A team of Chinese researchers set out to make an AI that could learn to write music based on existing pieces.
The system can recognize harmony, texture, and form.
The tunes it made weren’t terrible, but they lack certain elements of music composed by humans.
Despite how convinced you might be that the latest pop hit was created by a machine rather than a human being with a soul or working ears, actually getting artificial intelligence to understand the various aspects of music is easier said than done. Describing things like musical structure, texture, harmony, and form can be difficult enough when speaking with somebody who did not study music theory, let alone a machine.
A new study out of China examines if AI can be taught to recognize some of these traits and then to compose music itself. The findings, while not enough to put composers out of work, do point to a day when computers have this music thing figured out.
Putting AI music to the test
The authors began by suggesting that an AI that can effectively create well-structured music should be able to: (1) learn the contextual pattern of structure from analyzing music data, (2) convert these learned elements into units that the AI can manipulate, and (3) be able to copy the interplay between form and texture in music.
To do this, they used an AI enhanced with a program they created, called the Harmony-Aware Hierarchical Music Transformer (HAT), a system that can turn musical data into machine-readable parts and then review those parts for harmony, texture, form, and other musical qualities. The system was then fed hundreds of pieces of human-composed piano music to learn what pop music is supposed to sound like.
To see how well it could perform, the researchers asked the AI to complete a song. They fed the AI the opening to Guang Yin De Gu Shi, a real Chinese pop song, and then measured how closely it was able to match the song in terms of generating melodic segments of similar length. For good measure, they also gave the same task to two other music-generating AIs which were less advanced than HAT. While HAT outperformed its computer rivals, the segments it created were disconnected from each other and clearly not human-made, though they were roughly the same length as those in the human-made tune.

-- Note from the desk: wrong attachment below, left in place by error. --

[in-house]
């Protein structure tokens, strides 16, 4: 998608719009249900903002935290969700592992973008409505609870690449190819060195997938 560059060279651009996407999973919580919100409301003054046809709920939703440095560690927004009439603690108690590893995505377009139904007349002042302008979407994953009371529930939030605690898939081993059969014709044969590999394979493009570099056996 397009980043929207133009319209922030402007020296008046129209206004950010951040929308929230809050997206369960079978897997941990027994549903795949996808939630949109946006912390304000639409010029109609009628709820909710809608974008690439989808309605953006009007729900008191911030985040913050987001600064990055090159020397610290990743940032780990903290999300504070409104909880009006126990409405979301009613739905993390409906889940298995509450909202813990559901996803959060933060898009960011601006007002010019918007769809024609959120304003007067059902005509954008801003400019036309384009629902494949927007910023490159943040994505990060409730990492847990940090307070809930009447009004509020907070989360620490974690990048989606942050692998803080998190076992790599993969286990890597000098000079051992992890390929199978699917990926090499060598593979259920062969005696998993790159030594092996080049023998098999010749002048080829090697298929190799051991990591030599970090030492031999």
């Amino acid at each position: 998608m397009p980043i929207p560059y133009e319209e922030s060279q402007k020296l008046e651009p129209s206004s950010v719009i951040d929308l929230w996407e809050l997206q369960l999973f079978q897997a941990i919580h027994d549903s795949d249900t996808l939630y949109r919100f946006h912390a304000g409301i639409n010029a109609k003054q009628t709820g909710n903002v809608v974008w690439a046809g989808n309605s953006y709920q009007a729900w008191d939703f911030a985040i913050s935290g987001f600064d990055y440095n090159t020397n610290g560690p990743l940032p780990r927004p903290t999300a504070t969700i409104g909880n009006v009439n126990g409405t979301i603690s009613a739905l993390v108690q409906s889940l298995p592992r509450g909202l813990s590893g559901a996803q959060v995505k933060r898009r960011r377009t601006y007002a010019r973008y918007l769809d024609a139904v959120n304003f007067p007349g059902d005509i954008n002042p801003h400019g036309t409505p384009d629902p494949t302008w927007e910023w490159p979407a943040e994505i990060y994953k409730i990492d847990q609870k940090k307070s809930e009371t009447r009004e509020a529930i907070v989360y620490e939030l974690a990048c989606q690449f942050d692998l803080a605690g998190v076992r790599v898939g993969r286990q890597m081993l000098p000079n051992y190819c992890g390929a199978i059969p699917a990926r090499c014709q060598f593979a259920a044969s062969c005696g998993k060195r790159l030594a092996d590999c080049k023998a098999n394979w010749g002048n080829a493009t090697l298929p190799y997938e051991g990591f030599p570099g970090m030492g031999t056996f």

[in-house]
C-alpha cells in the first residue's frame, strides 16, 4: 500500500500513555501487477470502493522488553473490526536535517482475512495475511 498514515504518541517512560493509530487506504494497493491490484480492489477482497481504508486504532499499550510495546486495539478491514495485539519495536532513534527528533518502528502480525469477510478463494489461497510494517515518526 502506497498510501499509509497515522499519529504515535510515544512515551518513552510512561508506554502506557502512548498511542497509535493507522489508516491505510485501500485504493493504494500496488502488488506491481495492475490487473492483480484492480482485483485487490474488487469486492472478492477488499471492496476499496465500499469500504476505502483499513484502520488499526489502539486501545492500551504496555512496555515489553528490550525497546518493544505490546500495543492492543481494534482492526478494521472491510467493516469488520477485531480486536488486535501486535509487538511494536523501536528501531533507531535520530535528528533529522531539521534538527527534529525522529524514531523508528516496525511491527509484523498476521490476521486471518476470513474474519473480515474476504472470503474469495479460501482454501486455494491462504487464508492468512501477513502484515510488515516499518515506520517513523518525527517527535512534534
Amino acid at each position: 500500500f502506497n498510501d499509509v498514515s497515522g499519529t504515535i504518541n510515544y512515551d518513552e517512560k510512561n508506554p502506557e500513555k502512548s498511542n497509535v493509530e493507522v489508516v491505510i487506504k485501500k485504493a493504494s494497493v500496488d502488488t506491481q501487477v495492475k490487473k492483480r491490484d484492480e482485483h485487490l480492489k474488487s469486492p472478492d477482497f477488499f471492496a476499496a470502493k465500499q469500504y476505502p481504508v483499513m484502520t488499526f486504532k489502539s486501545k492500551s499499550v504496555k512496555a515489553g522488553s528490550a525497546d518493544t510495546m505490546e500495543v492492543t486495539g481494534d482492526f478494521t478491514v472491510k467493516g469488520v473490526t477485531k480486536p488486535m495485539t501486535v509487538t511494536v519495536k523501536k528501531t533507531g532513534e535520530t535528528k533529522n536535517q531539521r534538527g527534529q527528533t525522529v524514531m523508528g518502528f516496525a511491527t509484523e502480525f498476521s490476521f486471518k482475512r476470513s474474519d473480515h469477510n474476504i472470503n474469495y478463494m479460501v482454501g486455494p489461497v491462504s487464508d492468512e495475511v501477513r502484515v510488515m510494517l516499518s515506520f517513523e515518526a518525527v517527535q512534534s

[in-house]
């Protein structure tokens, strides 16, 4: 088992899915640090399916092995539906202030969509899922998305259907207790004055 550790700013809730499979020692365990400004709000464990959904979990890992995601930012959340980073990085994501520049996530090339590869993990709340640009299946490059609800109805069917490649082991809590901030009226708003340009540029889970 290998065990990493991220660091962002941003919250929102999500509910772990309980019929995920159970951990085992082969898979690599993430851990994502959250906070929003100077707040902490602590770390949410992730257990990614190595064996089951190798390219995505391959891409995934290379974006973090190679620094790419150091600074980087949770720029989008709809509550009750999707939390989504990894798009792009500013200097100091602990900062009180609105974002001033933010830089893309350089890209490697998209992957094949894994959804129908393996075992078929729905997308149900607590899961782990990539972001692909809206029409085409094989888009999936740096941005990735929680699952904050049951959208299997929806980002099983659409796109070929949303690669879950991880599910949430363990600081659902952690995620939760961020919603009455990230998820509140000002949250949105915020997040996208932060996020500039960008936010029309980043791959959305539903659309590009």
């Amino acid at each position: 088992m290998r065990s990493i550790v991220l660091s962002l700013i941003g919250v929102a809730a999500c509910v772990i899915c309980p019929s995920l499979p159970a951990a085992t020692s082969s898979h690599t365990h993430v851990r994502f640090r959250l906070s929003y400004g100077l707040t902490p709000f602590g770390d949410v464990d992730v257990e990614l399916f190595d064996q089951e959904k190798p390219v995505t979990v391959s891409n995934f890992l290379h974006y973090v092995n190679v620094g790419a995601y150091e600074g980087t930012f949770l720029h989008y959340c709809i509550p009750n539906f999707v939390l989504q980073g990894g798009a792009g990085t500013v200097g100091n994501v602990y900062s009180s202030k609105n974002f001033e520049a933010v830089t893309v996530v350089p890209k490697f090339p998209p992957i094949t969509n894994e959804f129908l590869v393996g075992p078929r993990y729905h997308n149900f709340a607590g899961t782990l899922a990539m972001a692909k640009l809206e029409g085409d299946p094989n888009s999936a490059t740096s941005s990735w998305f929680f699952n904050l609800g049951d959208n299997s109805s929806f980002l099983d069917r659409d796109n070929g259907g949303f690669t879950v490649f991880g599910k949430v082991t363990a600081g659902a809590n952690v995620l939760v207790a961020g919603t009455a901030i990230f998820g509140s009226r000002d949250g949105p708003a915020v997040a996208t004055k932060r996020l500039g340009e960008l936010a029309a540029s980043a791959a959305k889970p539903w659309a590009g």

They also had the AI generate ten of its own pop songs from scratch. The new pieces were reviewed on their own merits using a number of objective metrics — for instance, the rationality of the chord progression, its effectiveness, and the texture. For comparison, these metrics were also applied to human-composed music. The humans beat AI every time.
Of course, listening to music is also a subjective experience, so the researchers asked people to review the new tunes. Fifteen volunteers trained in music appreciation were asked to rank the songs in terms of melody, coherence, and integrity, among other dimensions. While the songs made by the AI weren’t terrible, they were still ranked below the ones made by humans. It seems composition isn’t a job that is about to be automated. (If you are interested in listening to the tunes produced by the AI, a collection of its greatest hits can be found here.)
Britney Spears’ job is safe for now
The authors conclude that “there is still a huge gap between the HAT-generated pieces and the real works” and suggest that a future study can attempt to create an AI that can “polish” the music it creates to close that gap.
Britney Spears and other pop musicians can breathe a sigh of relief.